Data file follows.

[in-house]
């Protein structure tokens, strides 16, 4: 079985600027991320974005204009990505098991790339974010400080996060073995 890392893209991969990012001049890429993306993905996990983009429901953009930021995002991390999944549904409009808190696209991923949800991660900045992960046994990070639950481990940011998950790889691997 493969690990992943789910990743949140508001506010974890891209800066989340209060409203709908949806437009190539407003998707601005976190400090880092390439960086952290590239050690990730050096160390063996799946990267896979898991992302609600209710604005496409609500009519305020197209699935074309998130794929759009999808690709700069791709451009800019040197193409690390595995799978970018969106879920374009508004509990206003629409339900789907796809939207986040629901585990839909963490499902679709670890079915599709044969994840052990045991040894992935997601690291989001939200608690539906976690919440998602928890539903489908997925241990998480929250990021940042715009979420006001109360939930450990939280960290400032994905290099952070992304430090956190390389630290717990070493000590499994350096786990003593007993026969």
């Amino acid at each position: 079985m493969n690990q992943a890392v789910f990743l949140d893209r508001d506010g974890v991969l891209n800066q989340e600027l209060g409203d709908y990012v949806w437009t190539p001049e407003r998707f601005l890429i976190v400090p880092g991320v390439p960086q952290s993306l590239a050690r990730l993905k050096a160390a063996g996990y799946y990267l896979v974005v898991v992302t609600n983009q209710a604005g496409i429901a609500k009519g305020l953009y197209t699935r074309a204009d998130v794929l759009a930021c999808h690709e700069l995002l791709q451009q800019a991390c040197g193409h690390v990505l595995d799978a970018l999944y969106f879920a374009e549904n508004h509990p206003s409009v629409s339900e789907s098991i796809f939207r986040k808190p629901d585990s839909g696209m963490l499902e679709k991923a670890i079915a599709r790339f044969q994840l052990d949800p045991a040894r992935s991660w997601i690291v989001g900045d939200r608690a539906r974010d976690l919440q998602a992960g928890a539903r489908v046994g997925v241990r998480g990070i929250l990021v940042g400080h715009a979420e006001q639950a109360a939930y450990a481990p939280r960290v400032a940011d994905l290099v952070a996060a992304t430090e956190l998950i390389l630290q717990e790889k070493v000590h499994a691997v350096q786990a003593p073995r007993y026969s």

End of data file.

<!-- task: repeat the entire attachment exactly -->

[in-house]
């Protein structure tokens, strides 16, 4: 079985600027991320974005204009990505098991790339974010400080996060073995 890392893209991969990012001049890429993306993905996990983009429901953009930021995002991390999944549904409009808190696209991923949800991660900045992960046994990070639950481990940011998950790889691997 493969690990992943789910990743949140508001506010974890891209800066989340209060409203709908949806437009190539407003998707601005976190400090880092390439960086952290590239050690990730050096160390063996799946990267896979898991992302609600209710604005496409609500009519305020197209699935074309998130794929759009999808690709700069791709451009800019040197193409690390595995799978970018969106879920374009508004509990206003629409339900789907796809939207986040629901585990839909963490499902679709670890079915599709044969994840052990045991040894992935997601690291989001939200608690539906976690919440998602928890539903489908997925241990998480929250990021940042715009979420006001109360939930450990939280960290400032994905290099952070992304430090956190390389630290717990070493000590499994350096786990003593007993026969």
């Amino acid at each position: 079985m493969n690990q992943a890392v789910f990743l949140d893209r508001d506010g974890v991969l891209n800066q989340e600027l209060g409203d709908y990012v949806w437009t190539p001049e407003r998707f601005l890429i976190v400090p880092g991320v390439p960086q952290s993306l590239a050690r990730l993905k050096a160390a063996g996990y799946y990267l896979v974005v898991v992302t609600n983009q209710a604005g496409i429901a609500k009519g305020l953009y197209t699935r074309a204009d998130v794929l759009a930021c999808h690709e700069l995002l791709q451009q800019a991390c040197g193409h690390v990505l595995d799978a970018l999944y969106f879920a374009e549904n508004h509990p206003s409009v629409s339900e789907s098991i796809f939207r986040k808190p629901d585990s839909g696209m963490l499902e679709k991923a670890i079915a599709r790339f044969q994840l052990d949800p045991a040894r992935s991660w997601i690291v989001g900045d939200r608690a539906r974010d976690l919440q998602a992960g928890a539903r489908v046994g997925v241990r998480g990070i929250l990021v940042g400080h715009a979420e006001q639950a109360a939930y450990a481990p939280r960290v400032a940011d994905l290099v952070a996060a992304t430090e956190l998950i390389l630290q717990e790889k070493v000590h499994a691997v350096q786990a003593p073995r007993y026969s």